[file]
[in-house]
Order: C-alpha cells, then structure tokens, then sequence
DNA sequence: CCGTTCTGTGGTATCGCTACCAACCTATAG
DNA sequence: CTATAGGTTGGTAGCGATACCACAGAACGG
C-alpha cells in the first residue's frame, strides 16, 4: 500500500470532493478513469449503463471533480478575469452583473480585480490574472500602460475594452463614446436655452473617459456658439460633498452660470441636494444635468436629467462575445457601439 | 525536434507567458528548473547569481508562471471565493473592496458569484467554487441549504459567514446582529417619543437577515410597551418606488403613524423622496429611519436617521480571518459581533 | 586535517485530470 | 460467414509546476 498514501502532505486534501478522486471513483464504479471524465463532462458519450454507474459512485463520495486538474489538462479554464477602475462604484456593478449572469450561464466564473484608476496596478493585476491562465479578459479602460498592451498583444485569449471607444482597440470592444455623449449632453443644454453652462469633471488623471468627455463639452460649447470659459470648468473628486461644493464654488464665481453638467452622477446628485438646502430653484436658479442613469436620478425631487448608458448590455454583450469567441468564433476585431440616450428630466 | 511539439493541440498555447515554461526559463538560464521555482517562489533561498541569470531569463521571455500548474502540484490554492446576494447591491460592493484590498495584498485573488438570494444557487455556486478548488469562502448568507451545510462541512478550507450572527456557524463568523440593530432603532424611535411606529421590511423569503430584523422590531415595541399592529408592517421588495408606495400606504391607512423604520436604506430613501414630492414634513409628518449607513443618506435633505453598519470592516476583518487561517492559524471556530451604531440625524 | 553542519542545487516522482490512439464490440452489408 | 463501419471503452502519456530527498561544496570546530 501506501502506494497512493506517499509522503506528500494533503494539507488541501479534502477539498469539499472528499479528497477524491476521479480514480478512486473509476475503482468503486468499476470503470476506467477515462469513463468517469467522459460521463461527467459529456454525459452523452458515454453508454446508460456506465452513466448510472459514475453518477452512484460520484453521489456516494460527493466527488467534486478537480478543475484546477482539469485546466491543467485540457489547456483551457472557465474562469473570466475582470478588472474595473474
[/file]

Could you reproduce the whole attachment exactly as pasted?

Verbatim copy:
[in-house]
Order: C-alpha cells, then structure tokens, then sequence
DNA sequence: CCGTTCTGTGGTATCGCTACCAACCTATAG
DNA sequence: CTATAGGTTGGTAGCGATACCACAGAACGG
C-alpha cells in the first residue's frame, strides 16, 4: 500500500470532493478513469449503463471533480478575469452583473480585480490574472500602460475594452463614446436655452473617459456658439460633498452660470441636494444635468436629467462575445457601439 | 525536434507567458528548473547569481508562471471565493473592496458569484467554487441549504459567514446582529417619543437577515410597551418606488403613524423622496429611519436617521480571518459581533 | 586535517485530470 | 460467414509546476 498514501502532505486534501478522486471513483464504479471524465463532462458519450454507474459512485463520495486538474489538462479554464477602475462604484456593478449572469450561464466564473484608476496596478493585476491562465479578459479602460498592451498583444485569449471607444482597440470592444455623449449632453443644454453652462469633471488623471468627455463639452460649447470659459470648468473628486461644493464654488464665481453638467452622477446628485438646502430653484436658479442613469436620478425631487448608458448590455454583450469567441468564433476585431440616450428630466 | 511539439493541440498555447515554461526559463538560464521555482517562489533561498541569470531569463521571455500548474502540484490554492446576494447591491460592493484590498495584498485573488438570494444557487455556486478548488469562502448568507451545510462541512478550507450572527456557524463568523440593530432603532424611535411606529421590511423569503430584523422590531415595541399592529408592517421588495408606495400606504391607512423604520436604506430613501414630492414634513409628518449607513443618506435633505453598519470592516476583518487561517492559524471556530451604531440625524 | 553542519542545487516522482490512439464490440452489408 | 463501419471503452502519456530527498561544496570546530 501506501502506494497512493506517499509522503506528500494533503494539507488541501479534502477539498469539499472528499479528497477524491476521479480514480478512486473509476475503482468503486468499476470503470476506467477515462469513463468517469467522459460521463461527467459529456454525459452523452458515454453508454446508460456506465452513466448510472459514475453518477452512484460520484453521489456516494460527493466527488467534486478537480478543475484546477482539469485546466491543467485540457489547456483551457472557465474562469473570466475582470478588472474595473474